Kaunas, the 2022 European Capital of Culture: from temporary to contemporary

  • 2018-06-28
  • Michael MUSTILLO

The annual European Capital of Culture (ECoC) festival, which began in 1985, has developed into one of Europe’s most ambitious cultural projects and its most appreciated activities. In 2022, Lithuania’s second-largest city will co-host the event alongside Esch-sur-Alzette in Luxembourg, hopefully bringing with it significant long-term cultural, economic and social benefits. The Baltic Times recently spoke with the art critic, curator and lecturer Virginija Vitkiene, the festival‘s Director to find out more about the festival.

Tibor Navracsics, the European Commissioner for Education, Culture, Youth and Sport, wants the ECoC to bring European citizens together, encourage openness and exchange and foster economic and social development. How will Kaunas achieve this in one year? What areas and programmes will be prioritised to achieve these goals?

It’s almost a year since Kaunas was awarded the title 2022 ECoC. Cities begin going through the selection procedure so early because the programme goals requires four or five years to achieve. So the plan isn’t for one year but seven, if we count the years involved in preparation, which were very important for Kaunas. We’ve already worked with a team of 20, having arranged over activities this year. The European dimension is one of the strongest parts of our programme. When I say ‘we,’ I’m referring to Kaunas 2022 and the city’s cultural sector which is already highly networked. Kaunas hosts more than 10 international contemporary art, photography, contemporary dance, architecture, classical music, jazz and performance art festivals every year. What we’re lacking most is a common vision-based celebration of ‘Europeaness’ which is going to bloom in the period running up to 2022 in Kaunas for sure. International partnerships are one of the core requirements of every programme of events included in 2022 ECoC.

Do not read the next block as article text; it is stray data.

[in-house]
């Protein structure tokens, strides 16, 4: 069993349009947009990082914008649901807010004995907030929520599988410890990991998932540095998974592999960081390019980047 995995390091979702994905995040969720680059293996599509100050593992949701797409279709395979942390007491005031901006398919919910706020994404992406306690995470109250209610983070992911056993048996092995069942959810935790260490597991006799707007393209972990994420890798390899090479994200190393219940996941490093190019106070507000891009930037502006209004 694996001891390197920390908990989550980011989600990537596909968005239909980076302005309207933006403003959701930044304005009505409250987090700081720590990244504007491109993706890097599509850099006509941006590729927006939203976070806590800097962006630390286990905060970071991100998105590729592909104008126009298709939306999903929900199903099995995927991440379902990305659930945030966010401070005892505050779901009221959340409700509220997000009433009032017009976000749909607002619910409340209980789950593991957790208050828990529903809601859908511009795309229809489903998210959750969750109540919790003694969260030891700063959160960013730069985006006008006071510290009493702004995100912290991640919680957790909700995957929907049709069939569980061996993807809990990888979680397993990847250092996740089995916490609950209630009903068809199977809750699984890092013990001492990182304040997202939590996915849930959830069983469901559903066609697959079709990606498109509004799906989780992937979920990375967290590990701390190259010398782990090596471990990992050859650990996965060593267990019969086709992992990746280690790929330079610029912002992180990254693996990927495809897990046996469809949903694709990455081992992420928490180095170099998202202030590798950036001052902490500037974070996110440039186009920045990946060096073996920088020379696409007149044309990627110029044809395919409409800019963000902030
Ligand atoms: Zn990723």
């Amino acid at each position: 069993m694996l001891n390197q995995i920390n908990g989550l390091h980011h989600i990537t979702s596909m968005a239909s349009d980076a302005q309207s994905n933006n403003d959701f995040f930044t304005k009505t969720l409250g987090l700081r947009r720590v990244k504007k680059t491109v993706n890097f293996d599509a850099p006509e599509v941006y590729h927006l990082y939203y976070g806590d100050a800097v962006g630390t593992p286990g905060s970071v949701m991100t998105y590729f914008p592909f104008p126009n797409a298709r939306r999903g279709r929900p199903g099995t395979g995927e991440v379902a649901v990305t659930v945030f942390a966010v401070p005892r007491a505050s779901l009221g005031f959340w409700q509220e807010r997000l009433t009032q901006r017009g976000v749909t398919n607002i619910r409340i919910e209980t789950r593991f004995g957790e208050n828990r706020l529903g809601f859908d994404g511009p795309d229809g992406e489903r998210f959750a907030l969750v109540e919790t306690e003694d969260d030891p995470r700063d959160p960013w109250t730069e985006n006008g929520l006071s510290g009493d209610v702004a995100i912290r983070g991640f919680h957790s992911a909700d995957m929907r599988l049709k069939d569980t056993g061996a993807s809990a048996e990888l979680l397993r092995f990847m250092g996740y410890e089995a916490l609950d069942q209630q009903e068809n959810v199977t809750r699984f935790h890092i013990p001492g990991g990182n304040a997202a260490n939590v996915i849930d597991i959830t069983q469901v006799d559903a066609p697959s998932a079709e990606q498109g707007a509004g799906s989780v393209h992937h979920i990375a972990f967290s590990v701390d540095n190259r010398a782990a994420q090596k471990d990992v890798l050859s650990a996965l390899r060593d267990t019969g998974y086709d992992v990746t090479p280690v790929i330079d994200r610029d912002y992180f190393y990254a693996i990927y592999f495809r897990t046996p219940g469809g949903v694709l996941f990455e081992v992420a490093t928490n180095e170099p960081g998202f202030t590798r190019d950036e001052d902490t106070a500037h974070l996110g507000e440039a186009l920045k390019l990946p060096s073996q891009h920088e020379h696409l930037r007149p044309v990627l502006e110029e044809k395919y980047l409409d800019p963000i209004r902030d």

What are some of the long-term cultural, economic and social benefits that Kaunas will strive to reap from its 2022 ECoC status?

We’ve planned to grow the programming through 2017 to 2023, with the years split into four periods with specific aims. These will include: ‘Ignition’ (2017-2018), which focuses on local and international partnerships and analyses our audience’s needs, and the regeneration of the methods we as cultural institutions use. ‘Agitation’ (2019–2020), dedicated to experimental co-creations and projects which connect different cultural sectors and that are also inter-sectorial, with an aim to enlarge our regular cultural audiences to create a climate in the city and throughout the Kaunas district where culture becomes an everyday part of life. During this period, small scale events, the majority which will be outside of institutional walls will be implemented. ‘Explosion’ (2021-2022), will be oriented towards the main programme of 2022 and will feature a highly international contemporary capital programme that will include three grand events featuring a massive period of weekend celebrations in January, May and December, with 12 main events with special openings each month and 48 multi-event festivals and programmes. Every weekend will open with some sort of international event. Through national and international cultural tourism we expect to make an impact on Kaunas’ economy, but the biggest value of the project we see is a raised optimism and self-awareness of the residents of Kaunas which will aim at stemming the demographic loss of our city’s people, which was one of the cases we tackled in our bid for the ECoC title. Lastly the ‘Legacy,’ period (2023 and beyond) will be our top priority. We in fact measure all our activities on the factors of long-term effect and change. 

How will Kaunas include other Lithuanian cities in the official programme?